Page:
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by Rabbi Geoffrey W. Dennis
Hebrew merkavah. These vehicles of ancient elites were also envisioned as the transport of the gods. The Canaanites described Baal riding on a chariot of clouds. Astral cults envision the orb of the sun as being the wheel of a celestial chariot. In the 6th Century BCE a representation of a sun chariot was installed in the Temple in Jerusalem, a move condemned by the prophets.

God also rides a supernal chariot (Hab. 3:8). Like Baal, it is sometimes envisioned as a cloud (Psalm 104:3). One passage suggests God maintains a fleet of vehicles (Psalm 68:18). Elijah is transported to heaven is such a cosmic chariot. In the most detailed, abet confusing, description of Godís celestial chariot, it appears to be made of numinous creatures: Chayyot, Ofanim, and Cherubim (Ezekiel 1, also see II Sam. 22:11). A heavenly chariot, with Helios steering it, does appear in Jewish synagogue art.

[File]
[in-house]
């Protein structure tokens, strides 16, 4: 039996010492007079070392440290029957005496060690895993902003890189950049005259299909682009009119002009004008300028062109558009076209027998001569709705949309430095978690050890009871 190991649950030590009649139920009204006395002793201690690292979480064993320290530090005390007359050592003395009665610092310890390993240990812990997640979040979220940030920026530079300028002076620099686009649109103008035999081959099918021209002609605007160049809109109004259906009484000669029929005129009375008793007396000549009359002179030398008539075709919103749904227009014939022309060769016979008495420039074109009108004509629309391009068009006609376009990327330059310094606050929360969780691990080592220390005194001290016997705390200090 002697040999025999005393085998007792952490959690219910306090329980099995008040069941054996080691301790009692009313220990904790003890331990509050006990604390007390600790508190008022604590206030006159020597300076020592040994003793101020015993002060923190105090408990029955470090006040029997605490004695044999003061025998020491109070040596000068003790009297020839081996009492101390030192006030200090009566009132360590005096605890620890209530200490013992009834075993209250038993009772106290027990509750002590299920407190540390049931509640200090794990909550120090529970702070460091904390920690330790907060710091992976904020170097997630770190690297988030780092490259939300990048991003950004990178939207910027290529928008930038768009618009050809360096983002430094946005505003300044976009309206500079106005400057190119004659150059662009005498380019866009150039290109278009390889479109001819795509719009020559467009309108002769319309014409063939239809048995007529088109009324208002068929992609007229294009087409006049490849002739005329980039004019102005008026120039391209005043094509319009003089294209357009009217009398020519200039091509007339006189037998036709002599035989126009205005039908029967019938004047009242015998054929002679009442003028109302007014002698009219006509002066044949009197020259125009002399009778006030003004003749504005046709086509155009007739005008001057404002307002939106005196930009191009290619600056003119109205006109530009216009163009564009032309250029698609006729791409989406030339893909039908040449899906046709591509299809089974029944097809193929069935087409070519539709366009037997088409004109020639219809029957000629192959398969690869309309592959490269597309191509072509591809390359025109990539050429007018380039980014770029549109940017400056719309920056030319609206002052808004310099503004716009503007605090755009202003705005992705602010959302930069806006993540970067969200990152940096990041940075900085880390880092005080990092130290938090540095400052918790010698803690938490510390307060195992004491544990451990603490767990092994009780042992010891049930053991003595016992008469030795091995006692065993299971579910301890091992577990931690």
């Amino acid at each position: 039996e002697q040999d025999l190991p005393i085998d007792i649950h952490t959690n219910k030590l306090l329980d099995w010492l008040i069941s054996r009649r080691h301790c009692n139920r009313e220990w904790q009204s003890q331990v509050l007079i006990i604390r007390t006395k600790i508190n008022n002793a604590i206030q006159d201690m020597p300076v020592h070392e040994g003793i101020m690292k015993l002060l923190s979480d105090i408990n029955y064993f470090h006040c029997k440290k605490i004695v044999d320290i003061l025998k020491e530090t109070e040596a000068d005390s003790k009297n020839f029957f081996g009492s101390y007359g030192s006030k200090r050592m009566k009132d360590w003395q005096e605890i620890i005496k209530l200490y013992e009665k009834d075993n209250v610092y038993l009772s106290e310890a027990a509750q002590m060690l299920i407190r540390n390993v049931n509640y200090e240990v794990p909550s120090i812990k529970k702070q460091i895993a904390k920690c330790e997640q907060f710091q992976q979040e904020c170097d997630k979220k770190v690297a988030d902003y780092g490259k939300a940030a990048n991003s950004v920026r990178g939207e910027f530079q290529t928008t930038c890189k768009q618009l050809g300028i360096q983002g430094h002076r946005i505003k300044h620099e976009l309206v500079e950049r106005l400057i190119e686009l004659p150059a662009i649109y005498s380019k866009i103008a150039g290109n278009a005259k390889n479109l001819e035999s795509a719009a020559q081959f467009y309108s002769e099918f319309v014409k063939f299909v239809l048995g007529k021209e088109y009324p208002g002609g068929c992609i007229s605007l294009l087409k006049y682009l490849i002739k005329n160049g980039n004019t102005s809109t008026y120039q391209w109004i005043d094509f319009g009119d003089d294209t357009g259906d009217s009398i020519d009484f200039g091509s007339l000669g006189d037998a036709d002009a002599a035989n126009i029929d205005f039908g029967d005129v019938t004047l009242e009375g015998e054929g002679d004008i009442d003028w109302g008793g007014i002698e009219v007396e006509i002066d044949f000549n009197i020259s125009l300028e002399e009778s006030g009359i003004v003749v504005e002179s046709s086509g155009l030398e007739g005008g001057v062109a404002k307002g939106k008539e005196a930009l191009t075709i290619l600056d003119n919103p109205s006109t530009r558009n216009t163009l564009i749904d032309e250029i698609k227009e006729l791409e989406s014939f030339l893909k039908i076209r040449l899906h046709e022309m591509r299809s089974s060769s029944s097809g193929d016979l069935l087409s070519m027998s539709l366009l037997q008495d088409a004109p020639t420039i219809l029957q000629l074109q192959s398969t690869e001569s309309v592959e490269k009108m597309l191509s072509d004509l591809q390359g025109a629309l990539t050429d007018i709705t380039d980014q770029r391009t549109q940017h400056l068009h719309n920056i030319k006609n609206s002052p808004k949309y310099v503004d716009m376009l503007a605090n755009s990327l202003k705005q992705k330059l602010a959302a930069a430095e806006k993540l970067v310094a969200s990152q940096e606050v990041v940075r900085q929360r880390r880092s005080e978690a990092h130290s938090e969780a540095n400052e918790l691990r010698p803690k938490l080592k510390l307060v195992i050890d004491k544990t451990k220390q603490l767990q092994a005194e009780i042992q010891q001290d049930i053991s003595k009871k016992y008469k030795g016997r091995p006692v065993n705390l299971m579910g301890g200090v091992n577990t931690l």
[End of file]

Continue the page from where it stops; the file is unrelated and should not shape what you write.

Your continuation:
According to Talmud, a mighty angel, Sandalfon, stands behind the chariot at all times, while Metatron stands beneath its wheels. The Sages often conflate the Chariot with the Throne of God, and the relationship between the two is unclear. Some mystical traditions declare the Patriarchs Abraham, Isaac and Jacob to be the Chariot of God, teaching that we likewise see ourselves to be God's chariot in the world. (B. Chagigah; Pirkei Heichalot)

Article copyright 2004 Geoffrey Dennis.

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